Winnipeg’s Food Truck Rennaisance
Some of my fondest memories are of standing in line at the chippy van for a sheppie (a deep fried shepherd’s pie), or losing my nut at the dulcent tones of the ice cream truck and raiding my mum’s milk money jar to secure a a 99er (a soft-serve cone with a Cadburry’s Flake stuck in it).
While we’ve always had some sort of vehicular vat of fat procuring brown food, a rolling refreshment Rennaissance has been sweeping the nation of late. Food trucks are the hot ticket item, with TV shows like Eat St. and the Great Food Truck Race in endless production and syndication.
While Wiinipeg has been a little slow off the line, it is picking up speed and we thought it might be cool to highlight the current contenders.
Lovey’s Kitchen on Wheels (KOW)
You gotta hand it to Roger LeBlue. Not only has he created the most authentic southern barbeque experience in the city in the form of Lovey’s, in the few short years since opening his restaurant in St. Boniface, he’s managed to launch a take out window at the Goldeye’s Ballpark, a Lovey’s express location at 405 Turenne Street and a kithcen on wheels.
This unmistakable fire engine red rolling commissary shows up at all kinds of festivals and functions, but most often can be found pleasing crowds of Broadway lunchers by bringing pulled pork to the people.
As well as their signature smoky pork on a bun, they also have roasted chicken wraps and occasional daily specials. When available and not to be missed is Lovey’s pulled pork poutine.
The godfather of the food truck movement in Winnipeg, Tuan Tran started his spring roll business in 2001 with help from an asset building program offered through SEED Winnipeg (a United Way agency partner).
Tran’s speciality is of course the spring roll, a family recipe which inspired the idea for the business. But he also serves amazing Vietnamese subs called Banh Mi, a new and emerging darling of the foodie world.
But his eggrolls, sweet-and-sour pork balls, pork kabobs, fried rice, and shanghai noodles are equally as delecatble.
El Torrito Taco Truck
Arguably one of the most exciting events in the last year was the arrival of real deal Mexican street food. These two amigos, Jorge Torres and Ian Bowman, did their research. They worked their way through a series of south of the border resorts before learning the ropes of road food from the mobile munchy pros of New York City. Then they brought the concept to a big white truck oft parked on Portage Avenue or Henderson Highway.
Curb side they serve tacos. The flavours are distinct, lively and clean. Beautifully balanced, nothing overpowers. Fragrant, floral cilantro balances the smokey savory meat. The acidity of lime and sweetness of tomato burst with freshness, and the mild bite of onions fades on the finish to reveal a subtle and delightful hint of heat from the chilies. These are some of the best tacos to be had in Winnipeg.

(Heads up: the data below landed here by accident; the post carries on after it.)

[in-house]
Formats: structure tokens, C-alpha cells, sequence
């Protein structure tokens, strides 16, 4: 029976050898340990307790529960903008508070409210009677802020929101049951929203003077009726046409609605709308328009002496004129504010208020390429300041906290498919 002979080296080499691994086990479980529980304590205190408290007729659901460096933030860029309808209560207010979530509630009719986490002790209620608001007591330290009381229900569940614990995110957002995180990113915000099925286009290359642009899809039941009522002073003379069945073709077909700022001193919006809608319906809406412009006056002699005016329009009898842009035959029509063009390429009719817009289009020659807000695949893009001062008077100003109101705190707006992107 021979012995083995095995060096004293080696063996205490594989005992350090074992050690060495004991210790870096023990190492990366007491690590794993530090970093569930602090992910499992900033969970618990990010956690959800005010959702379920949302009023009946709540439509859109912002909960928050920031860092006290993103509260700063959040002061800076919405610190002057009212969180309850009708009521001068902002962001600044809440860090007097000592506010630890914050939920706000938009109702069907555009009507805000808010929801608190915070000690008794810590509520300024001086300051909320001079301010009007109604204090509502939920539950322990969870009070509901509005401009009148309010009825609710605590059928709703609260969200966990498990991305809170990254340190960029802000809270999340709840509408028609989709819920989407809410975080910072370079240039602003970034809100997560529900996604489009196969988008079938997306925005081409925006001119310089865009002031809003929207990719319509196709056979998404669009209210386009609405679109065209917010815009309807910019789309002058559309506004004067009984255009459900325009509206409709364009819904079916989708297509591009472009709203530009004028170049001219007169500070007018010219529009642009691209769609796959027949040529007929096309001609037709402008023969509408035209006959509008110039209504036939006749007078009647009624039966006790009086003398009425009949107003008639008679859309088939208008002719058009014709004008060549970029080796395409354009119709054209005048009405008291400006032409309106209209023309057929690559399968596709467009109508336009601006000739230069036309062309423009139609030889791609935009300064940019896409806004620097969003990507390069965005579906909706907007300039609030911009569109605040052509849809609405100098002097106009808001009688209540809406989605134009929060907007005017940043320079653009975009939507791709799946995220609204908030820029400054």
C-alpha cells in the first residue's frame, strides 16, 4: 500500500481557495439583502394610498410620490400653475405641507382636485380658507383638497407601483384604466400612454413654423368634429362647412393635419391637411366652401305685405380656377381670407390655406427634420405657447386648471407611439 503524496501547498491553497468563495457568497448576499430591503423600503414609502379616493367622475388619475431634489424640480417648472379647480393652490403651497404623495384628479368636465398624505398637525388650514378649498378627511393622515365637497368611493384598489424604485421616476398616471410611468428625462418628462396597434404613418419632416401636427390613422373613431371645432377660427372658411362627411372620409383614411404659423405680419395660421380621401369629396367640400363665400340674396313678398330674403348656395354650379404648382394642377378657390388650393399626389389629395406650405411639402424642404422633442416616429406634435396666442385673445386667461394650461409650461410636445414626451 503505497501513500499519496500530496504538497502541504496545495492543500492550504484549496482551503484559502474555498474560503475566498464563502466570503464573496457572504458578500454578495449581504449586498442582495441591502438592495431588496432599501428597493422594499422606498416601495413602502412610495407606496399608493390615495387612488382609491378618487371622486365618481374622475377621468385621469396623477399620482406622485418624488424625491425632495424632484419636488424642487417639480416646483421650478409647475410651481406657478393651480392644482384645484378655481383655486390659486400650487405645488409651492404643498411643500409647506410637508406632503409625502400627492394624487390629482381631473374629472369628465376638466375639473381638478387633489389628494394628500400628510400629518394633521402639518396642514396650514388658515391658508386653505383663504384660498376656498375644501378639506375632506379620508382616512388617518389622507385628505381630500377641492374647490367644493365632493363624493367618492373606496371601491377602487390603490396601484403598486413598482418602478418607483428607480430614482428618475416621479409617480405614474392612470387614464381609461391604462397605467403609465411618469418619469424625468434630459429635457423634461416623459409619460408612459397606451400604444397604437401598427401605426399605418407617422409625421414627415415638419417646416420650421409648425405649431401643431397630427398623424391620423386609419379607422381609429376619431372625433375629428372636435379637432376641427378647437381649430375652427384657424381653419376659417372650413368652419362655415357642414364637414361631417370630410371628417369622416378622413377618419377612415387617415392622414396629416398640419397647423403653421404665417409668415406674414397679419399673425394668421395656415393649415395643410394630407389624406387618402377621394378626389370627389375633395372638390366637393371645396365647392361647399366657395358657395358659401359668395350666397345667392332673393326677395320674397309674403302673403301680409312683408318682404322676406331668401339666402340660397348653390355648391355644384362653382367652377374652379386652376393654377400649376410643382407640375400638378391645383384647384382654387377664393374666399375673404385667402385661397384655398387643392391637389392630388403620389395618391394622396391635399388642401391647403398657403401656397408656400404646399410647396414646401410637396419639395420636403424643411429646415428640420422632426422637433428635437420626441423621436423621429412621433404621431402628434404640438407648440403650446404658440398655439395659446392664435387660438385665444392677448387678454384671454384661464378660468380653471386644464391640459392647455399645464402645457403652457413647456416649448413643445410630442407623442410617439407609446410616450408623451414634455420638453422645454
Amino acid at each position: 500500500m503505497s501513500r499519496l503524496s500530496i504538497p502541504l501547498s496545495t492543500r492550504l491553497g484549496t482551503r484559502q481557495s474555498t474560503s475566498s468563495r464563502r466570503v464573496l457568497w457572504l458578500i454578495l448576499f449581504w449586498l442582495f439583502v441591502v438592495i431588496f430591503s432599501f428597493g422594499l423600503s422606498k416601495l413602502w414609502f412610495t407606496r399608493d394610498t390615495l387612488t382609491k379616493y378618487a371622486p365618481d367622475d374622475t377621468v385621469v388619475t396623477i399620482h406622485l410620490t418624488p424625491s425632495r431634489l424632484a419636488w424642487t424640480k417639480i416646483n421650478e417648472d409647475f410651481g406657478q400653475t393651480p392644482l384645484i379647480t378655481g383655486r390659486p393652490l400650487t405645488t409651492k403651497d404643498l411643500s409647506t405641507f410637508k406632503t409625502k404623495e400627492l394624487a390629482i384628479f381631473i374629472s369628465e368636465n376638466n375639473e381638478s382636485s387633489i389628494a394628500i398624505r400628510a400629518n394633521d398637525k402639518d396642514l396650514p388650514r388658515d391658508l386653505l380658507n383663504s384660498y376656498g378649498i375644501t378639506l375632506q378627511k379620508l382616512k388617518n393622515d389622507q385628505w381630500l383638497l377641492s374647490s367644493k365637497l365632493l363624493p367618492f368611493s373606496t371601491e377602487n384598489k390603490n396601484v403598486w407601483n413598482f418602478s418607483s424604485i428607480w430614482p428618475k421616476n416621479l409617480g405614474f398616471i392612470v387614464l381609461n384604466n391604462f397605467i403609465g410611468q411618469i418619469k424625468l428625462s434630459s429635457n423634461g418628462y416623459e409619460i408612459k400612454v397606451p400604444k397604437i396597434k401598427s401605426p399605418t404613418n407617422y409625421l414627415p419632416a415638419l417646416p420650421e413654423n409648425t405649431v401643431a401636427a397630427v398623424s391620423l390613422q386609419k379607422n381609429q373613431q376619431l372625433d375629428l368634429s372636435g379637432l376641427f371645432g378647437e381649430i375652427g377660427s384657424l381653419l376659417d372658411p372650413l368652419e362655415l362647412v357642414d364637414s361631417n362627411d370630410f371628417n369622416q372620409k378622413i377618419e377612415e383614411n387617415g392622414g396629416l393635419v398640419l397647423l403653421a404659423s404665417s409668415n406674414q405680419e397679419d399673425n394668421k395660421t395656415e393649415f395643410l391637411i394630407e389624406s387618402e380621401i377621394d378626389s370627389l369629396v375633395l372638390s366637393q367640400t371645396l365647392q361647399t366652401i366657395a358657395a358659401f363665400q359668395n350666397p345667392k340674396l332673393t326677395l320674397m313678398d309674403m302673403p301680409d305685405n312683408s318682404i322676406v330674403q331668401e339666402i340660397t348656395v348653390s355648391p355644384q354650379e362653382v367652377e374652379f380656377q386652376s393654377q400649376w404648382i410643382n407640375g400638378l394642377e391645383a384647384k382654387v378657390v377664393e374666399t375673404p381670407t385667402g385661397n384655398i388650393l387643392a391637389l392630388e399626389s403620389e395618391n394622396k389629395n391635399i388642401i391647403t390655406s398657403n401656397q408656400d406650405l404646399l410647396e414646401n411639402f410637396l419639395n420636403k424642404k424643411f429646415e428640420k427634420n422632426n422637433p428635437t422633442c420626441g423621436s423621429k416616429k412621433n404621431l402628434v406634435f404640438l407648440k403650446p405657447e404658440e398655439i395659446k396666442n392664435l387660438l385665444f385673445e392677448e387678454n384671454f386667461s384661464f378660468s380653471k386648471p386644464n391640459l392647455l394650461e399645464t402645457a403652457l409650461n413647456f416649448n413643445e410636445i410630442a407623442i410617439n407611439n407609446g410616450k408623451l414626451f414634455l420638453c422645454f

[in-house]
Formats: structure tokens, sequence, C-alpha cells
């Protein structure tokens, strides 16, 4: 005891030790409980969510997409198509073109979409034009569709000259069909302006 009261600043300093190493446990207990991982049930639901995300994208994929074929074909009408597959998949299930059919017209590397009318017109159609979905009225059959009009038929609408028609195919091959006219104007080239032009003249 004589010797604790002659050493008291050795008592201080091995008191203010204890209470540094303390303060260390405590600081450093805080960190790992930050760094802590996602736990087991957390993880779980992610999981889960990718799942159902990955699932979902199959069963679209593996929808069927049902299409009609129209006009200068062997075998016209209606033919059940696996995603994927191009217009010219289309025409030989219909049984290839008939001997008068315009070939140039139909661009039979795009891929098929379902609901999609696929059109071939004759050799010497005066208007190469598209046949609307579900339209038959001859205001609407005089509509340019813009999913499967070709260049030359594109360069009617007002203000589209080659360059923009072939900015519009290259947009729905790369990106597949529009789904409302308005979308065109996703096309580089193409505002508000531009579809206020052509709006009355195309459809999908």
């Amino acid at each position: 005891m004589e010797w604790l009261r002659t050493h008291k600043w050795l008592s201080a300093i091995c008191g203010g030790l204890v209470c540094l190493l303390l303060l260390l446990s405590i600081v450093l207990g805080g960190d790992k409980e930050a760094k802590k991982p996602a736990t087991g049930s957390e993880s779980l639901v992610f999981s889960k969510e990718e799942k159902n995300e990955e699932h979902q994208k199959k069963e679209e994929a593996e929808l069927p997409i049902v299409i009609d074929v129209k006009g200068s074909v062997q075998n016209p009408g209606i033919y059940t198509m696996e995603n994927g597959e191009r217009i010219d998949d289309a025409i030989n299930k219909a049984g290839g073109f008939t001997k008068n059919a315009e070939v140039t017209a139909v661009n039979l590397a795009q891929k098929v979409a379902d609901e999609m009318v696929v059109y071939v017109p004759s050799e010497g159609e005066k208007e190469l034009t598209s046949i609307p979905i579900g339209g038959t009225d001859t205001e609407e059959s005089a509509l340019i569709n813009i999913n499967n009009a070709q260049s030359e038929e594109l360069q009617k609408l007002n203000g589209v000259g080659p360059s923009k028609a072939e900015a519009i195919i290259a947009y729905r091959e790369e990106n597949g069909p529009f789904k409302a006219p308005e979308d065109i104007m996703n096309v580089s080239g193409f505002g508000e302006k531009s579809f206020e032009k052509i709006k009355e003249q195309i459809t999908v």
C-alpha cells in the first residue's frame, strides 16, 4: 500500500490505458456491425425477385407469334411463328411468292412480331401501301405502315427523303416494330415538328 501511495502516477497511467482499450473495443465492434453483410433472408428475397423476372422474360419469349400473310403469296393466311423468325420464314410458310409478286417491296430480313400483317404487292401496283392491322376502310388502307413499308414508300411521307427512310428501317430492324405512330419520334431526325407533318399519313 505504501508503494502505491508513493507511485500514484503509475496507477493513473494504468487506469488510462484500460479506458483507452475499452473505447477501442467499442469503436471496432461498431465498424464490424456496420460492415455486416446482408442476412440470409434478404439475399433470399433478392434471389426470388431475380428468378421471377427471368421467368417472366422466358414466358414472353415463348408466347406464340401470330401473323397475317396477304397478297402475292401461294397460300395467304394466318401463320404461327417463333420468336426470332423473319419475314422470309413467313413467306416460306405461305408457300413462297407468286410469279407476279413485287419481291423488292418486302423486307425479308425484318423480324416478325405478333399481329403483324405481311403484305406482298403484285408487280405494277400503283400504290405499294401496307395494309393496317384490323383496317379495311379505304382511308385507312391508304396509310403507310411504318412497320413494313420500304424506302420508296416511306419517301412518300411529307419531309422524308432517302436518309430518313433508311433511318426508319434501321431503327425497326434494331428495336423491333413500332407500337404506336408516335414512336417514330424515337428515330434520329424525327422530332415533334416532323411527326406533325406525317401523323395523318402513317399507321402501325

The newest addition to our food truck fleet comes from the surprising source–Beaujena’s. This brightly emblazoned Bistro in a bus is painted to match a new mural that adorns their 302 Hamel street resto and presumably procure more of the incredible Mediterranean inspired cuisine chef Randy Reynolds is famous for.
They have yet to announce its menu or official pole position moment (sometime next year), so in the meantime, head over to the resto which remains a weekends only affair and is well worth booking way in advance.
Goldie’s Fries RIP
Last but not least, it wasn’t that original, but it was a Winnipeg icon. Work of art, labour of love…Fry guy Darryl Leimen lost his livelihood to an unfortunate fender bender.
The MPI settlement only allowed him book value of the old truck, which didn’t even begin to account for kitchen equipment that would run to the tens of thousands to replace.
Check out the Winnipeg Free Press homage to the Goldie’s Fries truck and be sure to grab a dog from Darryl who’s still doin’ his thing from a rented hot-dog cart in the same Exchange District spot.
And if you think Darryl got a raw deal, sign Savour’s online petition to bring back Goldies by commenting below.
Great article in the New York Times about a fellow who fashions food trucks from the ground up. Worth the read…check it out.
A signature Bartley Kives rant about restrictions on street food vendors in the Winnipeg Free Press article City’s food rules make me gag.
I, for one, would love to see Goldies vibrant truck back on the roads of Winnipeg.
I’m really curious about what tasty dishes the Beaujenas truck will have to offer when it hits the road. Unfortunately I’m forced to think about this fairly frequently since the truck is parked in front of my house 24/7.
LOL…torture. Maybe they can give you a heads up on what they’ll be serving. Let us know if you find out 😉